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General Category => All Grain Brewing => Topic started by: nateo on February 21, 2011, 12:28:46 AM

Title: Help troubleshoot intermittent husky/grainy off-flavor
Post by: nateo on February 21, 2011, 12:28:46 AM
I've been digging through the "Search" function for a few hours now, trying to get info, but I'm at an impasse.

I've gotten a husky/raw grain/ astringent? flavor on a few beers I've done recently. The obvious culprit is tannin extraction, and the most common cause of tannin extraction is sparging too hot and at too high of a pH. I've read that tannins could also be from break material in the fermenter. But I've also read that break material and trub don't affect the beer.

Here's my process: I use the Deathbrewer BIAB method, squeeze the bag, sometimes use decoctions, batch sparge, don't filter the wort going into the kettle, or into the fermenter. Sparge @ 165* and I acidify the sparge water with 88% lactic acid to make sure it's under 5.8 before sparging. Mash pH between 5.2-5.5.

I've made a lot of beer (20+ batches) with the above method without grainy flavor. I'm trying to pin down when exactly the flavor started, and I think it was about the time I bought my last bag of malt. I've made about 6 batches with malt that was milled by a maltster, instead of my 2-roller mill. The crush is finer than I get on my mill, and extract efficiency is better. I also used to use a metal colander to strain out hop particles going into the fermenter, but in the last 6 batches haven't bothered.

Going over my brewing log, the only differences between the 3 batches with the grainy flavor and the 3 batches without has been the OG, with the lower OG batches not showing the graininess, and the high OG batches showing it.

I notice a bit more fine grain going into the boiler than before, and I wonder if filtering before the boil might help. Also, I wonder if straining the hops out pre-ferment might help, maybe by catching some of the break material in the process.

Any ideas?
Title: Re: Help troubleshoot intermittent husky/grainy off-flavor
Post by: Hokerer on February 21, 2011, 02:12:30 AM
Not sure what you mean by fine grains going into the boiler, but if you mean that actual bits of the grain, husks, and such are getting into the kettle, that could definitely be your problem.  Break material and hops getting into the kettle won't cause it.
Title: Re: Help troubleshoot intermittent husky/grainy off-flavor
Post by: davisdandrew on February 21, 2011, 02:21:01 AM
It sounds like this might be a classic case of having too much crud in the fermenter. if you are not removing anything from the wort (hops, break material) you could be picking up a lot of flavor from that which could be percieved as husky/grainy/astringent. as for this flavor increasing with the gravity, break material and usually hops increase with gravity and this could be pushing the flavor contribution past threshold and giving you flavors you didnt get in lower gravity beers.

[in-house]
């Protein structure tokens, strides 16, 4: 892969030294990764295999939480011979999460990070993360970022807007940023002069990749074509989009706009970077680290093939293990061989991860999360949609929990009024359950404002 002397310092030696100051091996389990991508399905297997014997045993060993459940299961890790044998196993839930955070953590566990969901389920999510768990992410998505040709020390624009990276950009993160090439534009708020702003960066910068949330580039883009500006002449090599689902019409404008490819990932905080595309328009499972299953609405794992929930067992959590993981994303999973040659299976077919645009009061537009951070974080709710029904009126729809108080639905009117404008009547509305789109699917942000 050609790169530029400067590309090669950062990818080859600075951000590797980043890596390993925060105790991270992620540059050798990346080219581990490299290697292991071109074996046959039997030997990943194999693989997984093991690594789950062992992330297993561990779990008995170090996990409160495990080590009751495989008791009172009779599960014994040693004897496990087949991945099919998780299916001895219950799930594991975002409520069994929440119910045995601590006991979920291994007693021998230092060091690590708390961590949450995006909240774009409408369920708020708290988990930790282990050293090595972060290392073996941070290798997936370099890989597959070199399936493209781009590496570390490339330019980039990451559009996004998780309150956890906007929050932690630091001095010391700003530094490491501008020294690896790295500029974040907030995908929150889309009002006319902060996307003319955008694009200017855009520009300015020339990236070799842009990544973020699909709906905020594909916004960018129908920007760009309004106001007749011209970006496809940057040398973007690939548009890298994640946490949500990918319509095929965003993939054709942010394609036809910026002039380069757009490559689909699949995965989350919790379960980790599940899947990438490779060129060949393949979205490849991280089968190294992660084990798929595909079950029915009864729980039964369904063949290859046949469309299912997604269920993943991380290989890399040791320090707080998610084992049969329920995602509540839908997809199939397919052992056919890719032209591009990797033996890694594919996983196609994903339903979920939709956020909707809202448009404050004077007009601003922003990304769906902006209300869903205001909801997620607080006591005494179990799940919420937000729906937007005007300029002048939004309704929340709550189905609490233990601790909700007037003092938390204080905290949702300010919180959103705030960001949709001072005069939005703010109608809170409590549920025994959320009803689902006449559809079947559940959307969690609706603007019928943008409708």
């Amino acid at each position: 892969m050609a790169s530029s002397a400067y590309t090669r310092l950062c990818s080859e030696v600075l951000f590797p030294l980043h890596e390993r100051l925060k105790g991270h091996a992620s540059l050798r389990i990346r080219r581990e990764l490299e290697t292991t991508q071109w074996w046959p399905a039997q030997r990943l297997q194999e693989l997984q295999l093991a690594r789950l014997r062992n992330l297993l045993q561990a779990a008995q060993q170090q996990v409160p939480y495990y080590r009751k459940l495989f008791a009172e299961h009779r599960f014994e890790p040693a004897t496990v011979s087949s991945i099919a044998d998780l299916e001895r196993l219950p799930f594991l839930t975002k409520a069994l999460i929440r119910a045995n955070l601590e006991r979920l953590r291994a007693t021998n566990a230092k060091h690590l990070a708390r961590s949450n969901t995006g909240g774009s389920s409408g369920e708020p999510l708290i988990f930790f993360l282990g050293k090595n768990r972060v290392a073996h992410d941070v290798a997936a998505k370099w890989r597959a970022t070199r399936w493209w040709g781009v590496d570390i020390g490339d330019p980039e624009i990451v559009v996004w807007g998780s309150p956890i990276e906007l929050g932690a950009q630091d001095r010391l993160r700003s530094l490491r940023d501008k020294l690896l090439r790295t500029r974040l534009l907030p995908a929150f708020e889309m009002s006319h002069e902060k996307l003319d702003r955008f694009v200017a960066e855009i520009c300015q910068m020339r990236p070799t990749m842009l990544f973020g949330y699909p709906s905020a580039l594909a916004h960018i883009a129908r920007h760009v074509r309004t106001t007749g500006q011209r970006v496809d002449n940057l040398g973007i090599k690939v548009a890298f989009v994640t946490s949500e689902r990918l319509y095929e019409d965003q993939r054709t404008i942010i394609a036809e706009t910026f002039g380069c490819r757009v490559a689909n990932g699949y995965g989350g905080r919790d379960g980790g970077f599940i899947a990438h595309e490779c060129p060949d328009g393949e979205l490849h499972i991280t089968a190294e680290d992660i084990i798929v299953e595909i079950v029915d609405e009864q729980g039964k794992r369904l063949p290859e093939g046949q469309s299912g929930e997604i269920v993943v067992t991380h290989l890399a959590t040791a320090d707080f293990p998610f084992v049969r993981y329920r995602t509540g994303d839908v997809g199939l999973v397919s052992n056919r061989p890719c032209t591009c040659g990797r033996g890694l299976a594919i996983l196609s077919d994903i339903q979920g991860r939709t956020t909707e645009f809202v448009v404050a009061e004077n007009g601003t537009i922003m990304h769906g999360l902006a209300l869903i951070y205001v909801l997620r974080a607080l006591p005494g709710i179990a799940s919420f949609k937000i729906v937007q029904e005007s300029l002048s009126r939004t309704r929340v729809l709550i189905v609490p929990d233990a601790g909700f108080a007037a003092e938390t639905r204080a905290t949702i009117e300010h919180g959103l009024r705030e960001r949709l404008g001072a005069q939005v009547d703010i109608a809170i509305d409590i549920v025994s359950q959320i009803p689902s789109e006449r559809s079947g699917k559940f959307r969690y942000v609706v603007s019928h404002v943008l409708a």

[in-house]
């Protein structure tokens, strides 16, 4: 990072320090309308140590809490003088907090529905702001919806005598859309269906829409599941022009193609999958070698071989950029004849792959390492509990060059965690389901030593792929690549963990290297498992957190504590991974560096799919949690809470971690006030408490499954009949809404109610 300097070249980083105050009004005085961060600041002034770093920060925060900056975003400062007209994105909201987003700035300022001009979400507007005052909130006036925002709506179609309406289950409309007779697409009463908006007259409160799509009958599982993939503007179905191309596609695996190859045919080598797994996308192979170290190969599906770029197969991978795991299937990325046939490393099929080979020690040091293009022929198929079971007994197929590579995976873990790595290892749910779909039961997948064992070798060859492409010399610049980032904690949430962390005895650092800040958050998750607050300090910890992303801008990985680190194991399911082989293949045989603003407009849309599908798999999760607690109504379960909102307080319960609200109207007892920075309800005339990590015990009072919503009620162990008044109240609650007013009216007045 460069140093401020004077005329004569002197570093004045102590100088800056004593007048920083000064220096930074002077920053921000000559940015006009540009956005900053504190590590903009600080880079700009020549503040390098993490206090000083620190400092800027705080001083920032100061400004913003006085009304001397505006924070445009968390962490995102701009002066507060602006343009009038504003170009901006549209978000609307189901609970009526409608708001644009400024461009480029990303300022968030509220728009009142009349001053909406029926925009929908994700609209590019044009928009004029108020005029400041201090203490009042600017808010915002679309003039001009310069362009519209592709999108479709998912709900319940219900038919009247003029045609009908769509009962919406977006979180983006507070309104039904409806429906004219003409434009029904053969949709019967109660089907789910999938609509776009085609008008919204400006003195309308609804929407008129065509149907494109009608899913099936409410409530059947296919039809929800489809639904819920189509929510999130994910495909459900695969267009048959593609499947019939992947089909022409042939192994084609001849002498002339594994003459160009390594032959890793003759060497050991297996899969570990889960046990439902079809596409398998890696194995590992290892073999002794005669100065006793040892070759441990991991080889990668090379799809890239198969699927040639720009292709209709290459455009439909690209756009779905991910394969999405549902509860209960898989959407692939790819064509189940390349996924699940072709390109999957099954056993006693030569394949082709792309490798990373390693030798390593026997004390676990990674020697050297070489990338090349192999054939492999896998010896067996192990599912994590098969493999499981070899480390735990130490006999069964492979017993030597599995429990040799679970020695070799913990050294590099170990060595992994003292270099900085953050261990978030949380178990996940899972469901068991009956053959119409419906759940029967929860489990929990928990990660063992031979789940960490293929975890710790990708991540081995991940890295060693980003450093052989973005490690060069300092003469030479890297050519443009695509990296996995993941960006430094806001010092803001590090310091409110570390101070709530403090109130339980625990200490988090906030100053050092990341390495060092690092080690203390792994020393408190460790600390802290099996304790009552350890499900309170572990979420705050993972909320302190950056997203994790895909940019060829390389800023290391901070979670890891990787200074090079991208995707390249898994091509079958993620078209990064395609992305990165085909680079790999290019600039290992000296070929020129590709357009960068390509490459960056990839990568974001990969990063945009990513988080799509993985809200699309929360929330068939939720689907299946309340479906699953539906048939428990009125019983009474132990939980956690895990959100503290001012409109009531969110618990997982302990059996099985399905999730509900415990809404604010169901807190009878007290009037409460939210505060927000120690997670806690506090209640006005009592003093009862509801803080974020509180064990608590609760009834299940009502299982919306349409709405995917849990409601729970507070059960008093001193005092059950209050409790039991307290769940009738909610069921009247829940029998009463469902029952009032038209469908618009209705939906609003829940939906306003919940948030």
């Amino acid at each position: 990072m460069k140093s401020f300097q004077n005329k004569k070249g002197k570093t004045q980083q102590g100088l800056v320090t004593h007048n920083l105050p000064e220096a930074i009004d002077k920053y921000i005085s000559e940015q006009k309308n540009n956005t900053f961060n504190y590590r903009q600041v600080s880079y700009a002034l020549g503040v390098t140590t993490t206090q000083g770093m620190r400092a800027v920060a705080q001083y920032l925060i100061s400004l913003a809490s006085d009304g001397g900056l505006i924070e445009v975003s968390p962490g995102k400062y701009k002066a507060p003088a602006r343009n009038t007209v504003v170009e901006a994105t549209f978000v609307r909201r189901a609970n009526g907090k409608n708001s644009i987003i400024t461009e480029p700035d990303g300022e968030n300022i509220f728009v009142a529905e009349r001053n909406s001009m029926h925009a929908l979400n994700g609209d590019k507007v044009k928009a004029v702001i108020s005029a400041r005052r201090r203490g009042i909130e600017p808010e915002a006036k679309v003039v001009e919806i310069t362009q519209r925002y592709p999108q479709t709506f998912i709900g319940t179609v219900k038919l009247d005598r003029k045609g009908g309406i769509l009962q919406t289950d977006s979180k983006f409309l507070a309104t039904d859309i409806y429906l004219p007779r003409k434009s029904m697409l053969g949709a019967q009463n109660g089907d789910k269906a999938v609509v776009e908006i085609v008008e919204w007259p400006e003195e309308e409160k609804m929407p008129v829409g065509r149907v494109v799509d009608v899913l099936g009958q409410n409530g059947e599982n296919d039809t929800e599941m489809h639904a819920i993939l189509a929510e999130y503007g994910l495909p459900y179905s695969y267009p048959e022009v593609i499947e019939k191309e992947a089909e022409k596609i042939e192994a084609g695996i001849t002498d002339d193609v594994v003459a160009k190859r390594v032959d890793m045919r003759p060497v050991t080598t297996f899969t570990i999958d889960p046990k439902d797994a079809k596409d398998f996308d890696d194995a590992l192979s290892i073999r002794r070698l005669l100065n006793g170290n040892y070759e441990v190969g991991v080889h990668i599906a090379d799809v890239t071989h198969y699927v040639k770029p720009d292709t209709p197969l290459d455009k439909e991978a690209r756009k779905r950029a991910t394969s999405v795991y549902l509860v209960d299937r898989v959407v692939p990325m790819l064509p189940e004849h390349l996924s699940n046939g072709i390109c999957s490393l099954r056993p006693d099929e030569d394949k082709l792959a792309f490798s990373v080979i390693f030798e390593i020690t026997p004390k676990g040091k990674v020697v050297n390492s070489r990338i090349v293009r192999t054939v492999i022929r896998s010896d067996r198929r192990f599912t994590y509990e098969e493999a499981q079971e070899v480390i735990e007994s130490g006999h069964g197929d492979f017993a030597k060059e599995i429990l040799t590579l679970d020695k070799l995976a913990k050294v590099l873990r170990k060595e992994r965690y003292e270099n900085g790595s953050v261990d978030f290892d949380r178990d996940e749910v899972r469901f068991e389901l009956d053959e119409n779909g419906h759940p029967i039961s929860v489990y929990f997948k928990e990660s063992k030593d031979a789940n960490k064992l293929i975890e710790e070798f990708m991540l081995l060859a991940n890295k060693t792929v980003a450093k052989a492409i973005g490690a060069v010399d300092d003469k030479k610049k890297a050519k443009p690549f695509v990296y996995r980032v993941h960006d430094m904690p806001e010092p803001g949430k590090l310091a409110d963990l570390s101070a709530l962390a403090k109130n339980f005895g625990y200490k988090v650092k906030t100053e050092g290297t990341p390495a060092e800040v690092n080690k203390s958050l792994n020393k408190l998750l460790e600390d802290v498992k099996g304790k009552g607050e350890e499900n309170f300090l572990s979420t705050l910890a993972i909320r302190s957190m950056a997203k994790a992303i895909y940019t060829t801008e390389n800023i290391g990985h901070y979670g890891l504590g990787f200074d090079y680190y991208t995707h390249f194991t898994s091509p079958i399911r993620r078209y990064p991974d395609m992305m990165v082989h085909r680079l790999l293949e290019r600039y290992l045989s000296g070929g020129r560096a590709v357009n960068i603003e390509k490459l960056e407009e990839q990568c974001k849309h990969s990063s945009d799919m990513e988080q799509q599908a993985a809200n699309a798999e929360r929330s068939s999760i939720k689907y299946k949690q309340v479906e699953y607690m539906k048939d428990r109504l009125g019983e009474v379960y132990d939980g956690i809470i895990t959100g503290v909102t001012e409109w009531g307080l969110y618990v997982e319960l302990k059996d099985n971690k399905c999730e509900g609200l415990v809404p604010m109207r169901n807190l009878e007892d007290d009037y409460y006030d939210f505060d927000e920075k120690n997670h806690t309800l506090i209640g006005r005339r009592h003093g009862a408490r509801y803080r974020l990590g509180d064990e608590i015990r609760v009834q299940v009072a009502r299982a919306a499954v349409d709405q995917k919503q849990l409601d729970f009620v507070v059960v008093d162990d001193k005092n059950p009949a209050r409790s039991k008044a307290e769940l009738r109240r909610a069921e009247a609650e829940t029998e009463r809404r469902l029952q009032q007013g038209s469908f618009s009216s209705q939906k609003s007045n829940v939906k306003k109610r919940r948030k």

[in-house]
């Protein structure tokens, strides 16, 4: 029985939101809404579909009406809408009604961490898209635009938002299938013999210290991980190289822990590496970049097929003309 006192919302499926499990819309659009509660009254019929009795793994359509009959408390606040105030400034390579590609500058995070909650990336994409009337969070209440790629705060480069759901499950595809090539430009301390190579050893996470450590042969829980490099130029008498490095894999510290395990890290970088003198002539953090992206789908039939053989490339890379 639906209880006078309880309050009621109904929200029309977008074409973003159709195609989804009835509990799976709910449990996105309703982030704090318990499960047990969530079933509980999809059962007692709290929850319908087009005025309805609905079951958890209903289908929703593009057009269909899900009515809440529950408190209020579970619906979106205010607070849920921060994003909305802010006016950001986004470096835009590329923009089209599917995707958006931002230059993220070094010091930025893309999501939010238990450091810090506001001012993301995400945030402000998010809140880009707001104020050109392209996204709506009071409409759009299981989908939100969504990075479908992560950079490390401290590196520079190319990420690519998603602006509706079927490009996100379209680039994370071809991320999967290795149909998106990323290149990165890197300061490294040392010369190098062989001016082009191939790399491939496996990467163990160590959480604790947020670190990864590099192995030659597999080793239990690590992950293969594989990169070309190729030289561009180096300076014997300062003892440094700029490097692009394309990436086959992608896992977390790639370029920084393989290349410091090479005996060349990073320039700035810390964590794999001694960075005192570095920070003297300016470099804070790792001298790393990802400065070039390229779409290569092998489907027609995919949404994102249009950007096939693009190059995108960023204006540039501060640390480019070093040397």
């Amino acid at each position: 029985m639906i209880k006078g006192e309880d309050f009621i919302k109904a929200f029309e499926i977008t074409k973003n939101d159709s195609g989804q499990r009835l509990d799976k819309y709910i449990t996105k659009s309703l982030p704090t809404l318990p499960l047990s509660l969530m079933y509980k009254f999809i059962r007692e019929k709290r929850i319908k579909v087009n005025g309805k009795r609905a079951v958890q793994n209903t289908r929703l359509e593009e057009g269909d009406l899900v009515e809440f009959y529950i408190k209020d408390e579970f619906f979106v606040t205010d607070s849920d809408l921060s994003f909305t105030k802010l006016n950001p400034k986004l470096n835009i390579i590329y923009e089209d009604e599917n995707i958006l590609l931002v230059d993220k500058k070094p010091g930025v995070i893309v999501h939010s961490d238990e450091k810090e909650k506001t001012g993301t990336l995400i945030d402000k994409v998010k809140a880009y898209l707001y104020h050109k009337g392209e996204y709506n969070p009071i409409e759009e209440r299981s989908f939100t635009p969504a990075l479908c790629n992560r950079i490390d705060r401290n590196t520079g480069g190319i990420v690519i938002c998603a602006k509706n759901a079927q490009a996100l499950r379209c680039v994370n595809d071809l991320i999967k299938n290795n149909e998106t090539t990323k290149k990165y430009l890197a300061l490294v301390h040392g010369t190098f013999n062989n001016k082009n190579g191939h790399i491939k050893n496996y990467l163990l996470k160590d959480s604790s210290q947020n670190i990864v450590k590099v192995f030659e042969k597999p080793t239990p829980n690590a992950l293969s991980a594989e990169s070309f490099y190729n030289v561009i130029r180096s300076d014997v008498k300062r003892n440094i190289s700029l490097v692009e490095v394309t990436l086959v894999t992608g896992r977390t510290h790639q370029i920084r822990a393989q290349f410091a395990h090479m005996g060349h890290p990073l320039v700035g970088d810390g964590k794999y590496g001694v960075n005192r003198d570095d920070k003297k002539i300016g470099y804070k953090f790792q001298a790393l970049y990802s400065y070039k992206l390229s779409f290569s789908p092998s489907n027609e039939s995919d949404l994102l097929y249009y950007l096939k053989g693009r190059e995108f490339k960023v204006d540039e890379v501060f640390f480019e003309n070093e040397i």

you should really try to remove some of that material even if it is not the source of the husky flavor problem, there are countless reasons to do so
good luck!
Title: Re: Help troubleshoot intermittent husky/grainy off-flavor
Post by: nateo on February 21, 2011, 03:41:34 AM
"Not sure what you mean by fine grains going into the boiler, but if you mean that actual bits of the grain, husks, and such are getting into the kettle, that could definitely be your problem."

I can see little bits of flour from the mash going into the fermenter. Doing the BIAB thing, I can't really vorlauf. Any ideas for filtration before boil? I thought about cheesecloth, but don't know if that'll catch the flour. A coffee filter would, but it would take forever to run through.

" if you are not removing anything from the wort (hops, break material) you could be picking up a lot of flavor from that which could be percieved as husky/grainy/astringent. as for this flavor increasing with the gravity, break material and usually hops increase with gravity and this could be pushing the flavor contribution past threshold and giving you flavors you didnt get in lower gravity beers."

That's what I was suspecting, that the increase in grain/hops pushed it to a level where I noticed it. Aside from whirlpooling and straining going into the fermenter, any other ideas for filtering?
Title: Re: Help troubleshoot intermittent husky/grainy off-flavor
Post by: richardt on February 21, 2011, 07:04:23 AM
Use a second extremely fine nylon mesh bag that fits your boil kettle and/or fermentation bucket--pour your wort into the kettle or bucket and lift out the bag when the transfer is done--it should help strain out the fine bits.
Title: Re: Help troubleshoot intermittent husky/grainy off-flavor